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Producers give thumbs-up to HD drama

Doubts persist about delivery, but leading drama producers not only believe that HD is a valuable production tool, but that rumours of its difficulties and pitfalls seem to have been greatly exaggerated. Richard Dean reports from the Royal Television Society's recent 'HD trials and tribulations' session.

Doubts persist about delivery, but leading drama producers not only believe that HD is a valuable production tool, but that rumours of its difficulties and pitfalls seem to have been greatly exaggerated. Richard Dean reports from the Royal Television Society’s recent ‘HD trials and tribulations’ session.

As pressure mounts for spectrum to be earmarked for a putative Freeview HD service, BBC TV’s Head of Drama Production Paul Richmond conceded that offering downloads to a personal video recorder storage device (PVR) may be the only terrestrial option if the cost of frequencies for real time delivery cannot be justified.

Speaking at the Royal Television Society’s ‘HD trials and tribulations’ gathering of top TV producers at its new central London talks venue in the MPC screening room on Wardour Street, Richmond explained that the BBC would have to satisfy a stringent value test before terrestrial HD could develop beyond today’s limited trials on the popular Freeview platform, and that available capacity was limited even if it was affordable.

Noting that BSkyB was currently the only mainstream broadcaster with a fully-fledged HD service in the UK, Richmond expected Sky HD to trigger “hundreds of thousands” of HD receiver sales and boost BSkyB’s market share from around 8m to 10m subscribers.

As delegates devoured stunning clips from Bleak House, Silent Witness and Robin Hood for the BBC and Terry Pratchett’s The Hogfather for Sky TV, the question of how such high quality images could be conveyed to viewers was never far away.

However the case for HD production, which was what this event was really about, was more clear cut. Equipment would soon be cost-neutral said Richmond, while producer Nigel Stafford-Clarke pointed out that although back-end post production was expensive, front-end costs were much cheaper.

“For Bleak House we wanted to be able to do a lot of fast handheld shots on two cameras and didn’t want footage to be an issue,” said Stafford-Clarke, citing future-proofing and overseas sales as other factors.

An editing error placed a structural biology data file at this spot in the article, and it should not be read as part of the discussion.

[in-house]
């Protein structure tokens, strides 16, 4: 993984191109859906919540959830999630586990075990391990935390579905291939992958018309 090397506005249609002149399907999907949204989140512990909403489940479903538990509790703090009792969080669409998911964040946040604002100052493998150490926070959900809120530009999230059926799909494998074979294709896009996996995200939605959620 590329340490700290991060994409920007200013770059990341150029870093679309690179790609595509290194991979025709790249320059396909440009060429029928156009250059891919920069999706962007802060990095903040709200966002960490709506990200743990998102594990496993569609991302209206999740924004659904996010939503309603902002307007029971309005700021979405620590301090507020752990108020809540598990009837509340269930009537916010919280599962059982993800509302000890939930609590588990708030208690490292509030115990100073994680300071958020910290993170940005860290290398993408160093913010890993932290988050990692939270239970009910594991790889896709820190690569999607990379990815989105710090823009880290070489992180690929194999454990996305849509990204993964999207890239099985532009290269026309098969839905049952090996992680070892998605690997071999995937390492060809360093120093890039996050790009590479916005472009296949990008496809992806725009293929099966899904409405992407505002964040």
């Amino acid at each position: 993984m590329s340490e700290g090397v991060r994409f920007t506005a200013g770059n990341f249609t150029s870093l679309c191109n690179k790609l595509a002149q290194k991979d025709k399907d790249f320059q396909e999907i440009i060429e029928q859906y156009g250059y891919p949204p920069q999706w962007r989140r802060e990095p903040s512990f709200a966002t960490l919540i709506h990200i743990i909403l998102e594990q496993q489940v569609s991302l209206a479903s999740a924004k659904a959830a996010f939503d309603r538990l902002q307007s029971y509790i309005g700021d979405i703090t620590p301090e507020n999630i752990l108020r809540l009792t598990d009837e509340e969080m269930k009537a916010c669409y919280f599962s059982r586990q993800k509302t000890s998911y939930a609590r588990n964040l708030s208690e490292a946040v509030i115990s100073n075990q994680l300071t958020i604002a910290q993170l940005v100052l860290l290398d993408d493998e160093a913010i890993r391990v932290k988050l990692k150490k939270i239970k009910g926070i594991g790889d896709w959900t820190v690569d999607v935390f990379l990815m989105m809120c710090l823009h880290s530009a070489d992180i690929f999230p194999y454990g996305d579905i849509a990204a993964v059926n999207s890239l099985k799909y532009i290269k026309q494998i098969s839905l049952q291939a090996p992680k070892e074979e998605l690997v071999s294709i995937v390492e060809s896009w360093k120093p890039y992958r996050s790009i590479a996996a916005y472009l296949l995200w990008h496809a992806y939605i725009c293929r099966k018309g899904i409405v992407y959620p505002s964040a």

Admitting that HD was still in the dark ages when he first started using Sony 750 cameras in late 2004, Stafford-Clarke said there was no shortage of “anecdotal discouragement” at the beginning, reflecting a “slightly Luddite attitude” reminiscent of the early resistance to nonlinear editing.

“We were warned of too much detail, so that for instance the smallpox make-up in the drama would be difficult. But after extensive testing we found the system worked well with all kinds of make-up and lights, and didn’t produce the ‘buzz’ on fabrics we’d been warned about. Basically the doom-mongering was unfounded. HD is especially brilliant on eyes,” he added.

The point was well illustrated in a scene where Lady Dedlock (Gillian Anderson) is given a piece of devastating news, the significance of which she is unable to reveal to the messenger. “Viewers see a couple of hydrogen bombs go off in the actress’s eyes which would have been lost on standard definition,” said Stafford-Clarke.

Ian Sharples, line producer on Terry Pratchett’s The Hogfather, made the point that CGI is easier with HD than 35mm film as it produces a great key without pre-grading, and shooting is faster. With half the footage shot indoors at Three Mills Studio in East London, Sharples said he approached it like a film shoot with a full crew of director, DoP, clapper loader and focus puller. Director Vadim Jean, who used the Arriflex D20, ventured that HD can look like film although lighting was critical. It is also great for improvised comedy, as it catches everything compared to the Sod’s Law of film changes, he added.

Silent Witness producer George Ormond said he had looked at the Sony 750 and the Thomson Viper but also chose the Arriflex D20. “We were told that it was too much of a ‘movie camera’ for TV, and too expensive. But in reality it is ideal for TV drama, with no menus to navigate, a mechanical shutter, optical viewfinder, and a 35mm lens for a good narrow depth of field. The warning that HD would show everything in focus, including dust on the set, proved to be a myth.”

Although Ormond had to spend slightly more on prosthetics for the drama’s plentiful supply of dead bodies, the upside was that two-person shots could be blown up to create singles, a point ably demonstrated by a clip cutting between two people in conversation. “We shot no singles at all,” he revealed.

While conceding that using a large and heavy camera cabled up to VTR was a drawback, Ormond stressed that this had never stopped him taking a shot he wanted. “The Flashmag packs that allow recording on the camera are quite heavy at present, but this problem will probably disappear over time,” he added. Ironically it was the favoured 35mm lenses that lost about three set-ups a day because of longer line-up times, said Ormond.

That’s why Robin Hood producer Richard Burrell, who opted for a Panasonic Varicam, made a point of using no prime lenses. “Current back focus issues on prime lenses waste time,” he observed, adding that the Varicam offered less of a video look than the DigiBeta he had originally planned to use, different speeds, and plenty of latitude for grading.

The bigger problem was not the pictures but the 5.1 audio, said the receding Burrell, joking that if it wasn’t for 5.1 he would still have a full head of hair. At least we think he was joking. “And don’t get me started on Dolby E,” he added.